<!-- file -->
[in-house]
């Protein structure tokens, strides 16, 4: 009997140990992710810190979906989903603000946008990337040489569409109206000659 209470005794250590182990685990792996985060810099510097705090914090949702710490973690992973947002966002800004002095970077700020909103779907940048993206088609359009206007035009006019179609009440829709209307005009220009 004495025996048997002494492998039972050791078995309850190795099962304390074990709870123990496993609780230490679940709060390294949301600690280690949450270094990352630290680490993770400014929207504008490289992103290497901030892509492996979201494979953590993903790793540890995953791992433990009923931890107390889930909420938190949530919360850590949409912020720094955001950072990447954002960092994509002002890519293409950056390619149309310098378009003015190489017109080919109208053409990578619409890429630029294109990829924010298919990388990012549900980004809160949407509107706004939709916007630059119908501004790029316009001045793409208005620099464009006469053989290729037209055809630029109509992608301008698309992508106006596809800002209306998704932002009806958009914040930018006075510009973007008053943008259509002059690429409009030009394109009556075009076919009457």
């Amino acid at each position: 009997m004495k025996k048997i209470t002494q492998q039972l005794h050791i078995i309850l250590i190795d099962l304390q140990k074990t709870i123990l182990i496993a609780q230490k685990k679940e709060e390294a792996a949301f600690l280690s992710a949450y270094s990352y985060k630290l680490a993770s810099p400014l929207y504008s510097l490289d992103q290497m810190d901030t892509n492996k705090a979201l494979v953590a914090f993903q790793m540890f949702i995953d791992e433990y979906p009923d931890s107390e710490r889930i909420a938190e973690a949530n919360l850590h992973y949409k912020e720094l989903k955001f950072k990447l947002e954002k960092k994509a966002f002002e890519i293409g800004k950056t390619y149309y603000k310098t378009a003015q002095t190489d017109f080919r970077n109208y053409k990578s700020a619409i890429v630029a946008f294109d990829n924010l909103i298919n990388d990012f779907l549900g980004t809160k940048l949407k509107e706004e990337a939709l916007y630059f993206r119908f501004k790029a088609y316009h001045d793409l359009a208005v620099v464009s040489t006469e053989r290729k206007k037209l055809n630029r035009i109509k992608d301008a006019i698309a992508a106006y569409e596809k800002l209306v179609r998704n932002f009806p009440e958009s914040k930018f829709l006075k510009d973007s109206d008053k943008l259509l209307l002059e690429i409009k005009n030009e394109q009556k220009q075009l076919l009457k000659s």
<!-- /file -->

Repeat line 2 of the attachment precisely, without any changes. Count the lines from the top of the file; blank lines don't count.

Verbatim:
């Protein structure tokens, strides 16, 4: 009997140990992710810190979906989903603000946008990337040489569409109206000659 209470005794250590182990685990792996985060810099510097705090914090949702710490973690992973947002966002800004002095970077700020909103779907940048993206088609359009206007035009006019179609009440829709209307005009220009 004495025996048997002494492998039972050791078995309850190795099962304390074990709870123990496993609780230490679940709060390294949301600690280690949450270094990352630290680490993770400014929207504008490289992103290497901030892509492996979201494979953590993903790793540890995953791992433990009923931890107390889930909420938190949530919360850590949409912020720094955001950072990447954002960092994509002002890519293409950056390619149309310098378009003015190489017109080919109208053409990578619409890429630029294109990829924010298919990388990012549900980004809160949407509107706004939709916007630059119908501004790029316009001045793409208005620099464009006469053989290729037209055809630029109509992608301008698309992508106006596809800002209306998704932002009806958009914040930018006075510009973007008053943008259509002059690429409009030009394109009556075009076919009457």